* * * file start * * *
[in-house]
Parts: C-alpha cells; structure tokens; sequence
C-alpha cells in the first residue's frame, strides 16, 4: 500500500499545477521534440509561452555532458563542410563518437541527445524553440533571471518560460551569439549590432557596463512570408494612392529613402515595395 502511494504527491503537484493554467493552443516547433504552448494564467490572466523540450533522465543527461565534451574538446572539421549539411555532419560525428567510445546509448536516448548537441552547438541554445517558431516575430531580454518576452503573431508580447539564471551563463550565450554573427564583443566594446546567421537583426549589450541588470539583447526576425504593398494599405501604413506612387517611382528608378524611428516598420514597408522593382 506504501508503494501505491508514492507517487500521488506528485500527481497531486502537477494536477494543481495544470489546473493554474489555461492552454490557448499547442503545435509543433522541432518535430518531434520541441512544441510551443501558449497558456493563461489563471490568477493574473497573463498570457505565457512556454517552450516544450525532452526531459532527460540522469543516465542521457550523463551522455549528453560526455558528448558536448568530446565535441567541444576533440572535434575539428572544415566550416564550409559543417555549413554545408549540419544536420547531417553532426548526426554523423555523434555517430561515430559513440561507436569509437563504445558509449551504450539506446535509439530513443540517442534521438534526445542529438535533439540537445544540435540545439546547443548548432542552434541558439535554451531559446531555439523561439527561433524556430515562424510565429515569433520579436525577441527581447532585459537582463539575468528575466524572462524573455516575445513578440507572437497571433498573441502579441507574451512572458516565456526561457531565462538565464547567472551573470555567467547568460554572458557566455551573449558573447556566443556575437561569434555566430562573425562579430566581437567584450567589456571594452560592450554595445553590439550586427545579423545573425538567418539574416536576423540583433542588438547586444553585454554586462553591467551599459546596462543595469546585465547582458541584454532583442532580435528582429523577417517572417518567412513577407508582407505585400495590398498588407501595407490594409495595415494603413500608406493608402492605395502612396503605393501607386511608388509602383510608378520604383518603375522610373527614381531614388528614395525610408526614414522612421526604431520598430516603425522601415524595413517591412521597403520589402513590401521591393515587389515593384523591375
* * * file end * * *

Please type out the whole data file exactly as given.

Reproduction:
[in-house]
Parts: C-alpha cells; structure tokens; sequence
C-alpha cells in the first residue's frame, strides 16, 4: 500500500499545477521534440509561452555532458563542410563518437541527445524553440533571471518560460551569439549590432557596463512570408494612392529613402515595395 502511494504527491503537484493554467493552443516547433504552448494564467490572466523540450533522465543527461565534451574538446572539421549539411555532419560525428567510445546509448536516448548537441552547438541554445517558431516575430531580454518576452503573431508580447539564471551563463550565450554573427564583443566594446546567421537583426549589450541588470539583447526576425504593398494599405501604413506612387517611382528608378524611428516598420514597408522593382 506504501508503494501505491508514492507517487500521488506528485500527481497531486502537477494536477494543481495544470489546473493554474489555461492552454490557448499547442503545435509543433522541432518535430518531434520541441512544441510551443501558449497558456493563461489563471490568477493574473497573463498570457505565457512556454517552450516544450525532452526531459532527460540522469543516465542521457550523463551522455549528453560526455558528448558536448568530446565535441567541444576533440572535434575539428572544415566550416564550409559543417555549413554545408549540419544536420547531417553532426548526426554523423555523434555517430561515430559513440561507436569509437563504445558509449551504450539506446535509439530513443540517442534521438534526445542529438535533439540537445544540435540545439546547443548548432542552434541558439535554451531559446531555439523561439527561433524556430515562424510565429515569433520579436525577441527581447532585459537582463539575468528575466524572462524573455516575445513578440507572437497571433498573441502579441507574451512572458516565456526561457531565462538565464547567472551573470555567467547568460554572458557566455551573449558573447556566443556575437561569434555566430562573425562579430566581437567584450567589456571594452560592450554595445553590439550586427545579423545573425538567418539574416536576423540583433542588438547586444553585454554586462553591467551599459546596462543595469546585465547582458541584454532583442532580435528582429523577417517572417518567412513577407508582407505585400495590398498588407501595407490594409495595415494603413500608406493608402492605395502612396503605393501607386511608388509602383510608378520604383518603375522610373527614381531614388528614395525610408526614414522612421526604431520598430516603425522601415524595413517591412521597403520589402513590401521591393515587389515593384523591375